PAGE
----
Turns out that you cannot stop swine flu, you can only hope to… uh, never mind.

World Health Organization director Margaret Chan opened a conference on the disease last week calling the novel flu virus “unstoppable.” And there’s no more official rendering of that verdict than today’s announcement that the H1N1 swine flu variant has become a pandemic, according to WHO guidelines.

The announcement made health officials in the United Kingdom seem particularly prescient when they announced just one day before that an ounce of prevention may not be worth a pound of cure in this case. On Thursday, recently appointed Secretary of State for Health Andy Burnham announced that public health officials had given up on trying to contain the spread of the disease, which is spreading rapidly in Britain. With diagnosed cases doubling every day in the United Kingdom and the possibility of the nation seeing 100,000 new cases every day as soon as August, doctors are switching tack from preventing the disease to managing it’s effects and helping patients to cope.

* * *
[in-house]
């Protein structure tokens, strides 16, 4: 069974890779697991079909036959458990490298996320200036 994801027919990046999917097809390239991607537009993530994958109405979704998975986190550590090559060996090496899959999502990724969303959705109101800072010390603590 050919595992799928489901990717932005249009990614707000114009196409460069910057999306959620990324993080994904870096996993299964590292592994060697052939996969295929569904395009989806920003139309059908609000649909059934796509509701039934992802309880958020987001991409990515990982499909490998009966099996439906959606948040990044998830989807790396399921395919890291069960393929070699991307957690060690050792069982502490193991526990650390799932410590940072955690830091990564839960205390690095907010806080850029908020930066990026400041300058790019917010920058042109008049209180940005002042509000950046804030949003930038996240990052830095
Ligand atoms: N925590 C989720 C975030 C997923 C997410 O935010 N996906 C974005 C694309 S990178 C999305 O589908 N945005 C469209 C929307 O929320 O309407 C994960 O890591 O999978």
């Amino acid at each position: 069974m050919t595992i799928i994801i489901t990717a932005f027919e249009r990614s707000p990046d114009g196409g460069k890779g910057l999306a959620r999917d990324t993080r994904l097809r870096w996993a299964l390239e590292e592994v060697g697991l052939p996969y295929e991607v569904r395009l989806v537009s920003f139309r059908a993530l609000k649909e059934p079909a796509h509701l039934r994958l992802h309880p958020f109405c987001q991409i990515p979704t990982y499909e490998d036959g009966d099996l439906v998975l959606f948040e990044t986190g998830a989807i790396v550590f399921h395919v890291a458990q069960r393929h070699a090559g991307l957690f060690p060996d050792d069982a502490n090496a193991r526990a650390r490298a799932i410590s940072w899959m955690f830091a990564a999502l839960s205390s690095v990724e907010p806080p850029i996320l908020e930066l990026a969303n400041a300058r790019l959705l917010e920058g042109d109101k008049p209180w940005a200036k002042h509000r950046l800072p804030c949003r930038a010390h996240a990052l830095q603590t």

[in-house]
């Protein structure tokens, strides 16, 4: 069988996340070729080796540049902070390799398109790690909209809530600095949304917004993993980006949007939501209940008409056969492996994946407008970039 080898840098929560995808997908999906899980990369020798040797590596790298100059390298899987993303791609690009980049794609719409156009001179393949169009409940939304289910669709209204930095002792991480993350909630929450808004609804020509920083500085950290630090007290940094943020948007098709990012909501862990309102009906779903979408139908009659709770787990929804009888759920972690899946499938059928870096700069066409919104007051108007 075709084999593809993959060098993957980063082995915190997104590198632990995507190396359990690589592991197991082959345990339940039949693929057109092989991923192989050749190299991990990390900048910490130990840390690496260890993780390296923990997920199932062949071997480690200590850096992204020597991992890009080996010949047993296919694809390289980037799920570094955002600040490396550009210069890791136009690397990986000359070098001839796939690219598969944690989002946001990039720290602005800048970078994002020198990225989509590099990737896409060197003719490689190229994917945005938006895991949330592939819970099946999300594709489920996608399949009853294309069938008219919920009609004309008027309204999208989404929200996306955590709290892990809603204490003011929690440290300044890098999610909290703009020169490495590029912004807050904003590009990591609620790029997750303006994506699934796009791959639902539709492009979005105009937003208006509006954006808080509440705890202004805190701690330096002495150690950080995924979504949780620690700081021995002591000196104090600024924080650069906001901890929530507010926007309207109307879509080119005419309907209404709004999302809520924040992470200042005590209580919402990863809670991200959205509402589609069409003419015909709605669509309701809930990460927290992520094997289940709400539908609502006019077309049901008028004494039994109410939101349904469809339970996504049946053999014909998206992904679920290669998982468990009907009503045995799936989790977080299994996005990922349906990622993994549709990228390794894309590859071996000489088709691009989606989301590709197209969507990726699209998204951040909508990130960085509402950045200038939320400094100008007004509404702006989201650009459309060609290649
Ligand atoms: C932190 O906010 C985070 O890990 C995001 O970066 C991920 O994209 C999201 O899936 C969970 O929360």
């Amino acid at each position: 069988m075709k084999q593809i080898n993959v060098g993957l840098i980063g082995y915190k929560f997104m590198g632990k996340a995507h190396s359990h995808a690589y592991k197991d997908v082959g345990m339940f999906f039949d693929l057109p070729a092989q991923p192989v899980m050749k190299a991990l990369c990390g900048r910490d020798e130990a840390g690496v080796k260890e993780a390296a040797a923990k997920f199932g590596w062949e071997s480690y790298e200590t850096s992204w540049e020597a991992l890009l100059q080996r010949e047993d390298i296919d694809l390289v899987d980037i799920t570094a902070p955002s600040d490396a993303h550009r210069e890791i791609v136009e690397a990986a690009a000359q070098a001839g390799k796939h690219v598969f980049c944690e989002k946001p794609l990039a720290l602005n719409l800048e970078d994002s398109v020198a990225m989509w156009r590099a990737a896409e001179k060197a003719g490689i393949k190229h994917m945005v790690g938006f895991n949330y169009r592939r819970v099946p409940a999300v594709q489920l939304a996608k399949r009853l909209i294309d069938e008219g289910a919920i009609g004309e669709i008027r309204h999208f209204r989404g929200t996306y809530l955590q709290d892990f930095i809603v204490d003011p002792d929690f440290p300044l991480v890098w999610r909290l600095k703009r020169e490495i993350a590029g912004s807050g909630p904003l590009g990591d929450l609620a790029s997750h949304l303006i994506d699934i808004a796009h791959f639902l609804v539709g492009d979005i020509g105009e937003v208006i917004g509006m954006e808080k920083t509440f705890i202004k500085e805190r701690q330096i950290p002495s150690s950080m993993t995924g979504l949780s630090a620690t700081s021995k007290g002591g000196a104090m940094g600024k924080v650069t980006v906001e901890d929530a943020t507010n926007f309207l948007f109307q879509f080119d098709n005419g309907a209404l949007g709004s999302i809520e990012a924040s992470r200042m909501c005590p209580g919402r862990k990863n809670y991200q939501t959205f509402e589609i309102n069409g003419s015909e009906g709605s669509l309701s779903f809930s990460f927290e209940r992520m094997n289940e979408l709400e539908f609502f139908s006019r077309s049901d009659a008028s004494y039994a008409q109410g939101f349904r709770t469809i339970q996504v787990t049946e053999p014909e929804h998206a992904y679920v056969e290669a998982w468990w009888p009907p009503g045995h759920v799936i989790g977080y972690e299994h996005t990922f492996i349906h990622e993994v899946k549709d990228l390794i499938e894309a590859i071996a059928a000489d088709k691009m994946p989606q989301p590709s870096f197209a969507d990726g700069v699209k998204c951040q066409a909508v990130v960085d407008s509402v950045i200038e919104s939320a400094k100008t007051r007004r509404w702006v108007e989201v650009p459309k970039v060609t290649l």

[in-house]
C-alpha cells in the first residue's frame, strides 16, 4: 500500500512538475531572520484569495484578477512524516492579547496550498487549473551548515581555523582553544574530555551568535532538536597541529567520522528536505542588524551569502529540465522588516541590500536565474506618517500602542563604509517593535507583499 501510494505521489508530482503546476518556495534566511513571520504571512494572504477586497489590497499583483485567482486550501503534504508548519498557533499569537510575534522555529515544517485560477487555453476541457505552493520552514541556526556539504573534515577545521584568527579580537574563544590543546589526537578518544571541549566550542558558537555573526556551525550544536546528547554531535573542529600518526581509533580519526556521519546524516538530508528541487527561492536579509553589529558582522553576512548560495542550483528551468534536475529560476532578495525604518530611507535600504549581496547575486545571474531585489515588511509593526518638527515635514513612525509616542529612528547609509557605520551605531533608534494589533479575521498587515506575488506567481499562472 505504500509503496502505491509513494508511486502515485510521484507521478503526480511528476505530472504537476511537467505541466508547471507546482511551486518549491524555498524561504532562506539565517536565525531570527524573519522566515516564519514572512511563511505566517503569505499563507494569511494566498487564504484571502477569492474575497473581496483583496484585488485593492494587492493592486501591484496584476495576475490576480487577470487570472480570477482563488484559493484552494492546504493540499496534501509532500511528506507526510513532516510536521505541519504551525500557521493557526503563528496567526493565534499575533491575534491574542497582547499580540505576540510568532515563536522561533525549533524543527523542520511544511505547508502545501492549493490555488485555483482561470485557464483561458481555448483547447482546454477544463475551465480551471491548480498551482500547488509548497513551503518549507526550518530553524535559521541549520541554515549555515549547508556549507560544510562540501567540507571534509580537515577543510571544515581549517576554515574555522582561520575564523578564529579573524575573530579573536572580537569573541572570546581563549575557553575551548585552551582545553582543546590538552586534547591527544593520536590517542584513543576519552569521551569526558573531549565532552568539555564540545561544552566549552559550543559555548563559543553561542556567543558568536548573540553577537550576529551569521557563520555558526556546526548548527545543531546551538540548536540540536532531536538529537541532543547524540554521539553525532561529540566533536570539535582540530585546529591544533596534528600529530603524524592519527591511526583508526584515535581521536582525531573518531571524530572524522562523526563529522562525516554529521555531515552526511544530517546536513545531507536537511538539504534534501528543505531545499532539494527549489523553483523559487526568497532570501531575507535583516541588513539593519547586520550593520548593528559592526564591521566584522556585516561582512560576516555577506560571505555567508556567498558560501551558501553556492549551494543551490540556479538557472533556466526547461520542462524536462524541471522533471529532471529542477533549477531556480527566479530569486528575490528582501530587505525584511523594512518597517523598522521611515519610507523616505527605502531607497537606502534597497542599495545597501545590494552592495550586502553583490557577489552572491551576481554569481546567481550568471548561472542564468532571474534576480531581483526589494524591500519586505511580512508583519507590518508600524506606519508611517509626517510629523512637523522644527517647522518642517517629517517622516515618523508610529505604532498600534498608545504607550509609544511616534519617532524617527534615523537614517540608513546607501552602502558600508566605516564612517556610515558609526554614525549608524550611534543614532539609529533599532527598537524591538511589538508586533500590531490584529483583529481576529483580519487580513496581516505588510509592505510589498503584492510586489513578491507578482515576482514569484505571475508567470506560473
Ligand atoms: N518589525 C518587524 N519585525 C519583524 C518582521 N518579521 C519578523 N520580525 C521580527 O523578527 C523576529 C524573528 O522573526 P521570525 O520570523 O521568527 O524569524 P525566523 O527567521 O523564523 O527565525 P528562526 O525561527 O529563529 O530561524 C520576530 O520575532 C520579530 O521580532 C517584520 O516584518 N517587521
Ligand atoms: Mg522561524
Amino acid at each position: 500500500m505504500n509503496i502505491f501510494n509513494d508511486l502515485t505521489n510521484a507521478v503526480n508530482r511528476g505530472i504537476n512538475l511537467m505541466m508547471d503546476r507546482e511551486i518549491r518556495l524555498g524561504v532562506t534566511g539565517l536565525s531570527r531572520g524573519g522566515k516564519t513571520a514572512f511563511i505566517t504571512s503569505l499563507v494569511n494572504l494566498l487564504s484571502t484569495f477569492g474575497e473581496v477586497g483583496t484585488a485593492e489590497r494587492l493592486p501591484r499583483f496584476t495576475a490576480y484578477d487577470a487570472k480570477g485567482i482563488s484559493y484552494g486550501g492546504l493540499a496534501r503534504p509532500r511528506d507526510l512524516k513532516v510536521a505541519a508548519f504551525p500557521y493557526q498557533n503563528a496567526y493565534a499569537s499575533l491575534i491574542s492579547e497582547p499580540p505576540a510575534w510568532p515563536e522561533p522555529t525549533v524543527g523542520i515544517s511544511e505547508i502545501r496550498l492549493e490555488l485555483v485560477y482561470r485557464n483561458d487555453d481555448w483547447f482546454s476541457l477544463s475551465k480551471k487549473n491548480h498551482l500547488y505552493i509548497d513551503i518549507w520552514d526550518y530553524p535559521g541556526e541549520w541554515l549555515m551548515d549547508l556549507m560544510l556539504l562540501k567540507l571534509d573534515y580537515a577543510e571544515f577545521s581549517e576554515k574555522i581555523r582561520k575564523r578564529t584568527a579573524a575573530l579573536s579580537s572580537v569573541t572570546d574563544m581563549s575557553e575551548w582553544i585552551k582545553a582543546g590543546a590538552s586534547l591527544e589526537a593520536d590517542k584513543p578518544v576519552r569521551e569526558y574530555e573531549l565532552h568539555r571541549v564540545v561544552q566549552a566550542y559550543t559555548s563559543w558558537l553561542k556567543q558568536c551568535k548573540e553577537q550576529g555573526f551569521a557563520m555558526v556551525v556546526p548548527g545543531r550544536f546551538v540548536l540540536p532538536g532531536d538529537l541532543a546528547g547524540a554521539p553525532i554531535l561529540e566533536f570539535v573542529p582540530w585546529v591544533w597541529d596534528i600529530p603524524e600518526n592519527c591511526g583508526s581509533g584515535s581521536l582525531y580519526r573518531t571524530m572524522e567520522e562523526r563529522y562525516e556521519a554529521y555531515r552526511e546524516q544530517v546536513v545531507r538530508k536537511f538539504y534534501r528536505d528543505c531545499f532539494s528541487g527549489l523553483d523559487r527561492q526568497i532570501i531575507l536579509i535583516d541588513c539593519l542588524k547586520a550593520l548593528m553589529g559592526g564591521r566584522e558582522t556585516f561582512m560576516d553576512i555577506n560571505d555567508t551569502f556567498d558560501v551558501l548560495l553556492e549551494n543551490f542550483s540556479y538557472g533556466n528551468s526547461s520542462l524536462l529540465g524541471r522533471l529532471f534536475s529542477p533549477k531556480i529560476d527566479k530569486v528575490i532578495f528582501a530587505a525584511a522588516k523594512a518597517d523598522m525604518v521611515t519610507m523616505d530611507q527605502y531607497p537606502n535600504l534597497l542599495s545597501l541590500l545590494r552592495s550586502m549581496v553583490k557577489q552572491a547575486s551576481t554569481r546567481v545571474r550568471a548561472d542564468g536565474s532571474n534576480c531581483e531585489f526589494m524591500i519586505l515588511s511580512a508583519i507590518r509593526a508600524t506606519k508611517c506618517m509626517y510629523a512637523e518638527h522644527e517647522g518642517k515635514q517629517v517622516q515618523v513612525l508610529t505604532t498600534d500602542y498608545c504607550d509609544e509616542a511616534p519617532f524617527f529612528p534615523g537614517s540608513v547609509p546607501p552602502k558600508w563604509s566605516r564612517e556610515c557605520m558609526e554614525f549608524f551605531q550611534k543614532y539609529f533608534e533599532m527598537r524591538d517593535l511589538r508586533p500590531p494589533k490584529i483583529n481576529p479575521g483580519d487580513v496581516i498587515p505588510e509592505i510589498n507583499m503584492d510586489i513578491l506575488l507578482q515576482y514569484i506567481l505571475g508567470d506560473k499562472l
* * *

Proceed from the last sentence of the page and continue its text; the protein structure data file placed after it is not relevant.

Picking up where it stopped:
The task of coping with the disease could prove relatively easy – while it spreads like wildfire, the strain remains a relatively mild one. With more than 90,000 cases diagnosed, only 429 deaths have been reported, with mortality occurring mostly in patients with existing health problems other than the flu. But combating the new strain will be expensive – the British government has ordered almost eight million doses of vaccine for swine flu, which should be available in just a few months, at a cost of 88 million euros. Meanwhile, UN Secretary-General Ban Ki-moon estimated the UN will need $1 billion to help poorer nations combat the virus worldwide.

But even in the midst of a global recession, the fact remains that money spent on health care is generally money well spent. After all, if even Europe’s finest sorcery students are susceptible to the H1N1 swine flu, what hope do us mere mortals have of avoiding the coming pig plague?

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